The Global Reporting Initiative, GRI, the UN Global Compact , the Organization for Economic Co-operation Development, OECD, and the UN Guiding Principles on Business and Human Rights, provide the main guidelines for Sustainability or Corporate Social Responsibility (CSR) reporting.
The GRI Guidelines can be used by any company or organization, large or small and in different sectors. A new version, GRI4 has just been introduced. This aims to be a more user friendly version than the previous GRI3 Guidelines. The new guidelines focus more on material (the most important) issues for that industry.
Global Compact Guidelines
The Global Compact Guidelines build on Ten Principles within the areas of human rights, labour, environment and anti-corruption.
OECD adopted its first guidelines for multinational enterprises in 1976. There have been five updates since then, the most recent, in 2011.
United Nations Guiding Principles on Business and Human Rights
In 2010, the UN Secretary General assigned John Ruggie to developed the UN Guiding Principles on Business and Human Rights. The document outlines human rights principles for corporations. An increasing number of corporations have started to use these guidelines.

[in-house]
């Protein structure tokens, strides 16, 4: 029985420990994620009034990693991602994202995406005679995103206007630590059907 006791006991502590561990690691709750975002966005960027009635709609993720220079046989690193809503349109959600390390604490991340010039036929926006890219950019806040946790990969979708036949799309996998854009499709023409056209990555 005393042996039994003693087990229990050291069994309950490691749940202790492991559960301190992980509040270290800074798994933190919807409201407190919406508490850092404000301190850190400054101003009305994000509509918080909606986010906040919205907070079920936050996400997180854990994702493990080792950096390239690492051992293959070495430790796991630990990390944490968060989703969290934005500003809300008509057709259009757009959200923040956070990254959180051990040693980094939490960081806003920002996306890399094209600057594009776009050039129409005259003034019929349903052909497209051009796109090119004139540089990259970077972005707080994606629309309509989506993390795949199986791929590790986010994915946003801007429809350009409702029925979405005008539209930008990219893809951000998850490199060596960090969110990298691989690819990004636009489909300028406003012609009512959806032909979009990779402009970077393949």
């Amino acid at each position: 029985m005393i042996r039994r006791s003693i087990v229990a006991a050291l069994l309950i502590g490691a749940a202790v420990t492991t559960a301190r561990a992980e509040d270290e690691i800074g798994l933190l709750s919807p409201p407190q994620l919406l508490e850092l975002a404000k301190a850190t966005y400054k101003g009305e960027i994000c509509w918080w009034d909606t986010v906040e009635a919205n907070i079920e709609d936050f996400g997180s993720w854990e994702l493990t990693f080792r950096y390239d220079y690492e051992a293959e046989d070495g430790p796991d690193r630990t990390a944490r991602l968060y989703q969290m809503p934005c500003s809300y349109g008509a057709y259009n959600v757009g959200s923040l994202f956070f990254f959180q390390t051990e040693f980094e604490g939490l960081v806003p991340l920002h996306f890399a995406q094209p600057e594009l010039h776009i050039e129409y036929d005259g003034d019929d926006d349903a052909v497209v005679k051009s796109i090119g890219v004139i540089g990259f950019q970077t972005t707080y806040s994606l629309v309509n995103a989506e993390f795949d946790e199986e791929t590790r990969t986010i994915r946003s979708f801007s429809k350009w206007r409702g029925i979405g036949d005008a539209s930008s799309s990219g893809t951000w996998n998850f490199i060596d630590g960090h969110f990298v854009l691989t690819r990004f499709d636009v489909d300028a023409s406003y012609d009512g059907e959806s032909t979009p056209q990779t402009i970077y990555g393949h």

International Organization for Standardization (ISO 26000)
ISO, the International Organization for Standardization, has made a good contribution, consolidating most of the different guidelines into ISO 26000.
Traditionally sustainability and financial reports have been developed separately, and without any connections. The International Integrated Reporting Council, (IIRC) is now developing a framework for integrated reporting in which financial and sustainability
reporting are prepared together.
To be able to do that, corporations must integrate sustainability throughout their operation. Some corporations (Danone, HSBC, Mark & Spencer, Microsoft among other) are starting to integrate their reports. The aim for IIRC is “to develop a framework that communicates businesses’ value creation” to all interested parties.
With internet and social media and with the help of Rio Monte and other organizations these reports are becoming more accessible. The aim is to open new possibilities for everyone- investors, employees, consumers, individuals- to be better informed and to be able to play a more active role in recognizing and requesting ethical business. See further.